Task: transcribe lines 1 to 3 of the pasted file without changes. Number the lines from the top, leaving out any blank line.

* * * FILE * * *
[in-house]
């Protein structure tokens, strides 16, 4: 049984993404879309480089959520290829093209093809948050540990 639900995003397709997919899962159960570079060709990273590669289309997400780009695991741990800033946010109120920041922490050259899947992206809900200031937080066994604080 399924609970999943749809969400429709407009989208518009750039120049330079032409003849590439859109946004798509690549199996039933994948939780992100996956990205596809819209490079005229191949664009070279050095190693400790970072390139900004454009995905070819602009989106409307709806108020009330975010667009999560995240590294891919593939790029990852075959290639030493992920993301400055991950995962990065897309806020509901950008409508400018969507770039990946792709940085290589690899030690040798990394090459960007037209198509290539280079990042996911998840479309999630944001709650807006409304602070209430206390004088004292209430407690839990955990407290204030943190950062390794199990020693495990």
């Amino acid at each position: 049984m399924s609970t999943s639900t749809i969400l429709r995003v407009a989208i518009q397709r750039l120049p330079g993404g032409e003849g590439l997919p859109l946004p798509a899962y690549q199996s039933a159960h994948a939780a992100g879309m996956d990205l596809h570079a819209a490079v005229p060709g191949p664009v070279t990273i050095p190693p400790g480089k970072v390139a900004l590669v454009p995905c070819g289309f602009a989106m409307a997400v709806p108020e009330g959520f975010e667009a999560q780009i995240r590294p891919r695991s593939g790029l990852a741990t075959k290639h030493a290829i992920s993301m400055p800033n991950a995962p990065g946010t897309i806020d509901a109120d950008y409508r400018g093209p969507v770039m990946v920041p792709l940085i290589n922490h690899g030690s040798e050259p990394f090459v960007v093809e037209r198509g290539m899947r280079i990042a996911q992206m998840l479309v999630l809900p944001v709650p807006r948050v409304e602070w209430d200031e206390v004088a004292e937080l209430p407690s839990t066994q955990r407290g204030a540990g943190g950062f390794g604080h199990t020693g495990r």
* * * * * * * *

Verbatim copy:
[in-house]
């Protein structure tokens, strides 16, 4: 049984993404879309480089959520290829093209093809948050540990 639900995003397709997919899962159960570079060709990273590669289309997400780009695991741990800033946010109120920041922490050259899947992206809900200031937080066994604080 399924609970999943749809969400429709407009989208518009750039120049330079032409003849590439859109946004798509690549199996039933994948939780992100996956990205596809819209490079005229191949664009070279050095190693400790970072390139900004454009995905070819602009989106409307709806108020009330975010667009999560995240590294891919593939790029990852075959290639030493992920993301400055991950995962990065897309806020509901950008409508400018969507770039990946792709940085290589690899030690040798990394090459960007037209198509290539280079990042996911998840479309999630944001709650807006409304602070209430206390004088004292209430407690839990955990407290204030943190950062390794199990020693495990």
């Amino acid at each position: 049984m399924s609970t999943s639900t749809i969400l429709r995003v407009a989208i518009q397709r750039l120049p330079g993404g032409e003849g590439l997919p859109l946004p798509a899962y690549q199996s039933a159960h994948a939780a992100g879309m996956d990205l596809h570079a819209a490079v005229p060709g191949p664009v070279t990273i050095p190693p400790g480089k970072v390139a900004l590669v454009p995905c070819g289309f602009a989106m409307a997400v709806p108020e009330g959520f975010e667009a999560q780009i995240r590294p891919r695991s593939g790029l990852a741990t075959k290639h030493a290829i992920s993301m400055p800033n991950a995962p990065g946010t897309i806020d509901a109120d950008y409508r400018g093209p969507v770039m990946v920041p792709l940085i290589n922490h690899g030690s040798e050259p990394f090459v960007v093809e037209r198509g290539m899947r280079i990042a996911q992206m998840l479309v999630l809900p944001v709650p807006r948050v409304e602070w209430d200031e206390v004088a004292e937080l209430p407690s839990t066994q955990r407290g204030a540990g943190g950062f390794g604080h199990t020693g495990r």